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Frantic as a cardiograph scratching out the lines, Day 222: Iron Fist #14

Every day this year, I will be examining the first pages of random comics. This month I will be looking at four writer/artist duos, as voted on by you, the readers! This week features Chris Claremont and John Byrne! Today’s page is from Iron Fist #14, which was published by Marvel and is cover dated August 1977. This scan is courtesy of Our Dread Lord and Master, Brian Cronin himself, who possesses every comic book ever published! Thanks, Brian! Enjoy!

Aren't his feet cold?

Marvel doesn’t do the little banners at the top of the page anymore, but I don’t recall ever seeing any of them in second person. I wonder why this is – I doubt if it was Claremont’s choice, but maybe it was.

Anyway, to begin our “week” of Claremont/Byrne, I figured this was a good place to start (Brian sent me a bunch of Iron Fist first pages, and I liked this one). I suppose Byrne designed the title lettering, unless Kawecki threw it up there, but while “Snowfire” might sound silly, it does fit well on the page. Cohen colors it bloody red, which is a fine color, especially in a wintry landscape like this – it helps offset all the white and blue and is also linked to the color that Colleen is wearing (that doesn’t necessarily look like Colleen, but I think it’s her). The title also rings the giant moon, another enlargement of the satellite that looks great in visual fiction even though it’s silly if you start to think too much about it. The moon forms a backdrop for Danny and Colleen, so we get a very nicely designed page – the title, the moon, the two main characters, and the two snowmobiles chasing them. It’s stable in the middle and grows more chaotic outside the circle inscribed by the moon. The chaos of the outside intrudes on the circle in the form of a bullet, which hits Colleen somewhere (the trajectory of the bullets seem to imply that they hit her in the back of the head, but I don’t think she would be in such good shape if that had happened).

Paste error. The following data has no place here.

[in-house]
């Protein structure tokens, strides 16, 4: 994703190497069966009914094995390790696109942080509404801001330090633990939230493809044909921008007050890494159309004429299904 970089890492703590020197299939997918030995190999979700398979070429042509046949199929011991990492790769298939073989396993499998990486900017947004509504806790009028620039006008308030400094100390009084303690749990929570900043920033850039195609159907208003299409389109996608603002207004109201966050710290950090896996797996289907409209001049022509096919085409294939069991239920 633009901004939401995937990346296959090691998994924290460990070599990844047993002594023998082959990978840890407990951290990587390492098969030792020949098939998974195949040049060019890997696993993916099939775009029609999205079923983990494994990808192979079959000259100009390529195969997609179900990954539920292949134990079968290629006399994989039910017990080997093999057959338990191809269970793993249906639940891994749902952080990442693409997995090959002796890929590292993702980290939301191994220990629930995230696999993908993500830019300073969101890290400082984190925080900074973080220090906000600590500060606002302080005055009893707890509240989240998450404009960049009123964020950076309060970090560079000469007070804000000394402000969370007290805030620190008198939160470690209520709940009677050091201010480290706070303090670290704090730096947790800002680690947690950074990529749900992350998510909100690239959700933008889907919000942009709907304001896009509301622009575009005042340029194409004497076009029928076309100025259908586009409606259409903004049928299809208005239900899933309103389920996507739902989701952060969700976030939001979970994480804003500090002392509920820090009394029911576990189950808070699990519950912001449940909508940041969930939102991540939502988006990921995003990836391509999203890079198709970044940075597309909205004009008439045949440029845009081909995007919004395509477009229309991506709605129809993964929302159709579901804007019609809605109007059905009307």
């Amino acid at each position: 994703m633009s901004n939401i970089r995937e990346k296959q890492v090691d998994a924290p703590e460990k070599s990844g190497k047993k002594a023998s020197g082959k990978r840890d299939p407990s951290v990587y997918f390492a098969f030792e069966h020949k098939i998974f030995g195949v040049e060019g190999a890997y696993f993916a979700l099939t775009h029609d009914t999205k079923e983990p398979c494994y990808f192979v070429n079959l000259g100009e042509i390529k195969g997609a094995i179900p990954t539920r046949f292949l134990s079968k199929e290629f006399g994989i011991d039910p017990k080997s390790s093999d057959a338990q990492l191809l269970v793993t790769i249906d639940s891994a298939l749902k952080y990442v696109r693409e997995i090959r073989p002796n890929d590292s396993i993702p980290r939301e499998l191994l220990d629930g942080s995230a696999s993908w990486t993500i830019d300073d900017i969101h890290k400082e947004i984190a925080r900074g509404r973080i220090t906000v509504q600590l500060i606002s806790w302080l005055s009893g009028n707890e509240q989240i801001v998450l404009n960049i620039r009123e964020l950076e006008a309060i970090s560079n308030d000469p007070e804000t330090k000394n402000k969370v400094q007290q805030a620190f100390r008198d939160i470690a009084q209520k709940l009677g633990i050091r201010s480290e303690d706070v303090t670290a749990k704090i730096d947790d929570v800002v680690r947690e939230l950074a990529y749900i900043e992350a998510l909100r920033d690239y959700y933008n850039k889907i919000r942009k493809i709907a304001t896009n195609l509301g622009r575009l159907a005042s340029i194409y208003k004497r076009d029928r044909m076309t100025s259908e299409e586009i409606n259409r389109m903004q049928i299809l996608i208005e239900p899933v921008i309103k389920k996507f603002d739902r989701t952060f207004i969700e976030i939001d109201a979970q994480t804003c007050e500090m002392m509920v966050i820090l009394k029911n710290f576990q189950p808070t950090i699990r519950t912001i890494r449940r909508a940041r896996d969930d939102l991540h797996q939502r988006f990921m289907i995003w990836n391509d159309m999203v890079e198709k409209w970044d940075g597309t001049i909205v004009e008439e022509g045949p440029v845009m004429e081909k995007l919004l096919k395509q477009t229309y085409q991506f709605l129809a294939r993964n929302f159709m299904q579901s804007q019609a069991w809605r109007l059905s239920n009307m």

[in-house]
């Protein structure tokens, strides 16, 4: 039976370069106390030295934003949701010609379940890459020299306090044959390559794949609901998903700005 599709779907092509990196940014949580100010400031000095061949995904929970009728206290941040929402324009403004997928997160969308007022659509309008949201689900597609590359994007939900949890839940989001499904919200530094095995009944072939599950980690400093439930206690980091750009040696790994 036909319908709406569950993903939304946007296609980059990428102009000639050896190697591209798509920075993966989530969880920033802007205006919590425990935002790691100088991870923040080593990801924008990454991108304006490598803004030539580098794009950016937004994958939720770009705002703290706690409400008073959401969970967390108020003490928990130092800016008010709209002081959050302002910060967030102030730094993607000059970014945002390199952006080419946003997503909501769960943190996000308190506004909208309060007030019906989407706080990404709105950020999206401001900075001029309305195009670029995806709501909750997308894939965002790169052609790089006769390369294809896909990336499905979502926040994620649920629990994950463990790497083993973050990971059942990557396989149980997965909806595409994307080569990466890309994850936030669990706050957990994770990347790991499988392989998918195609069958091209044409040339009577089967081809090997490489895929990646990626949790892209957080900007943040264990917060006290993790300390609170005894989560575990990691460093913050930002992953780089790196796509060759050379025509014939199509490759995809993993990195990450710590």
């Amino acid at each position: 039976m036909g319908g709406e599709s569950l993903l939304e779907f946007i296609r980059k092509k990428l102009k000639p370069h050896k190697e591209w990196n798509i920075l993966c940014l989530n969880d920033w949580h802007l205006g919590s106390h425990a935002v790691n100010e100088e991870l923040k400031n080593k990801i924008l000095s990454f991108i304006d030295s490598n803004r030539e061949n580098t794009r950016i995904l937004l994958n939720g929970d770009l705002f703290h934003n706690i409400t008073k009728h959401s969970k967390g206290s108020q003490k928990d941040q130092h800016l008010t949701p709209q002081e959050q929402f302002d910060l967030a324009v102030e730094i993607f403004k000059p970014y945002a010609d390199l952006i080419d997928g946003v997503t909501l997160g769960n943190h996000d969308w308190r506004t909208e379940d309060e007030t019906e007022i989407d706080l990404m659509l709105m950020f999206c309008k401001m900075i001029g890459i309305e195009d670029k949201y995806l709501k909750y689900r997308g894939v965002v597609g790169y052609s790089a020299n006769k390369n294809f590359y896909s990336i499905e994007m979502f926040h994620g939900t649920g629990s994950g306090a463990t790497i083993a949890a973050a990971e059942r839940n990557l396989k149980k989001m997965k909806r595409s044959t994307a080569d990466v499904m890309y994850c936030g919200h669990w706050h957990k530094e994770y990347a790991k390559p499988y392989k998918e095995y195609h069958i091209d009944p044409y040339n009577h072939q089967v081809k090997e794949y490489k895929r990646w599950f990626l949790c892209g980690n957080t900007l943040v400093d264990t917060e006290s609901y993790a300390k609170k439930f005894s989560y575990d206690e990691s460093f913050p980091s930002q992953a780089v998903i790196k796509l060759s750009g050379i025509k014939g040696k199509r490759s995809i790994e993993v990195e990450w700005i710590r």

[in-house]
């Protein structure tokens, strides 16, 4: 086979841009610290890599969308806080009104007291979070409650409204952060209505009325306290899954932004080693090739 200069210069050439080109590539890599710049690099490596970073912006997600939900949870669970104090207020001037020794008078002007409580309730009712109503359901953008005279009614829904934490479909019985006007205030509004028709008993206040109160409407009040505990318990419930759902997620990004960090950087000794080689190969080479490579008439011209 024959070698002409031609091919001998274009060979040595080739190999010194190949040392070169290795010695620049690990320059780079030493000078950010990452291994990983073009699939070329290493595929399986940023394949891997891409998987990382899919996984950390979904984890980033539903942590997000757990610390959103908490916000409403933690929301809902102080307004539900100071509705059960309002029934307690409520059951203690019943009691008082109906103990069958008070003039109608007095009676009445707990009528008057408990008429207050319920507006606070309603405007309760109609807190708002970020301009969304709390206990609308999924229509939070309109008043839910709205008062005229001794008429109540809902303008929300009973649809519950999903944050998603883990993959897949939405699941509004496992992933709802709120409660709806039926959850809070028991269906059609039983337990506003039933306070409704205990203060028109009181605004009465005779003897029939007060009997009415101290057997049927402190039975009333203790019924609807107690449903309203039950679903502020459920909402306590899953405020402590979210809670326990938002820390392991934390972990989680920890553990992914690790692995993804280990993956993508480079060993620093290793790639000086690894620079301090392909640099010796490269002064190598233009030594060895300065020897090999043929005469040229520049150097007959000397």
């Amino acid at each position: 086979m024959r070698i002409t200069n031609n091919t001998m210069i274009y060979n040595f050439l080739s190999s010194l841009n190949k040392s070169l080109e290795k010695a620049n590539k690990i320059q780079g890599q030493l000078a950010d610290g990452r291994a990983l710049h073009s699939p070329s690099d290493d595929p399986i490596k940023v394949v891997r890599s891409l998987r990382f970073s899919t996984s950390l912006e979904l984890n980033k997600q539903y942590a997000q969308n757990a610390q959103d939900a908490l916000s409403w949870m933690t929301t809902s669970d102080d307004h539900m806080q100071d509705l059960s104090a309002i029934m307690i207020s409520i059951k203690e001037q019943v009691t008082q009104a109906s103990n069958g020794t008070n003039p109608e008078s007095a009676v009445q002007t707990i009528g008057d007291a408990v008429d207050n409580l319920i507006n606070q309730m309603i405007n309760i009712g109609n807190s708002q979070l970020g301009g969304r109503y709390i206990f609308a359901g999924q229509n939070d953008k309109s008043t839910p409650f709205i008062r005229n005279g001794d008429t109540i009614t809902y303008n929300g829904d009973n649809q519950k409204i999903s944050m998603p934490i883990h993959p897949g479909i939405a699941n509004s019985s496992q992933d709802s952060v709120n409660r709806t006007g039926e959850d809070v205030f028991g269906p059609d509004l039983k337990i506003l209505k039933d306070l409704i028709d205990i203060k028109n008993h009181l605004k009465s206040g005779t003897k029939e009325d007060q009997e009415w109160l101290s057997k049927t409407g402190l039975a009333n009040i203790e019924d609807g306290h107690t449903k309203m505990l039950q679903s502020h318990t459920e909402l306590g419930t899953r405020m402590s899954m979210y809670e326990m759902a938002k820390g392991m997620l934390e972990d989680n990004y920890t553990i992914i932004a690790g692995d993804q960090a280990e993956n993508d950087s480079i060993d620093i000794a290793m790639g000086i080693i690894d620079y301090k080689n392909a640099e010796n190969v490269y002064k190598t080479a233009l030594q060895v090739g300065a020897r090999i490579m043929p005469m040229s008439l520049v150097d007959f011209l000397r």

You’ll notice how precise Byrne is, even under Green’s heavy inks. Byrne doesn’t over-hatch – Colleen’s face is almost completely free of lines – because he relies on his characters’ facial expressions and body language to convey emotion rather than furrowing their brows excessively. Danny, therefore, clenches his teeth in anger, while Colleen’s closed eyes and open mouth perfectly get across her pain and rage. Danny is still crouched over in a run, but she has straightened up in surprise and appears about to stumble in the snow. Byrne draws her figure very well – her breasts are not too big and she actually has hips – so that her staggering looks far more real than if her proportions had been out of whack. Both she and Danny act as counters to each other – Danny is trying to drag us, rather pell-mell, onto the next page, while Colleen’s situation makes us pause and consider the page more. If they had both been running, would we have seen both snowmobiles? Probably, but Byrne doesn’t take any chances! Byrne also does a nice job with perspective – Danny’s right hand almost looks 3-D, it’s so much closer to the reader than the rest of the page.

Claremont does what he does – gets the where, the what, and part of the who out of the way. His prose is purple, but not excessively so. It’s a pretty good way to start the story – he already has a dramatic splash page, so he doesn’t need too much in the way of explanation. Will we see more restraint from Claremont this week? No man can say!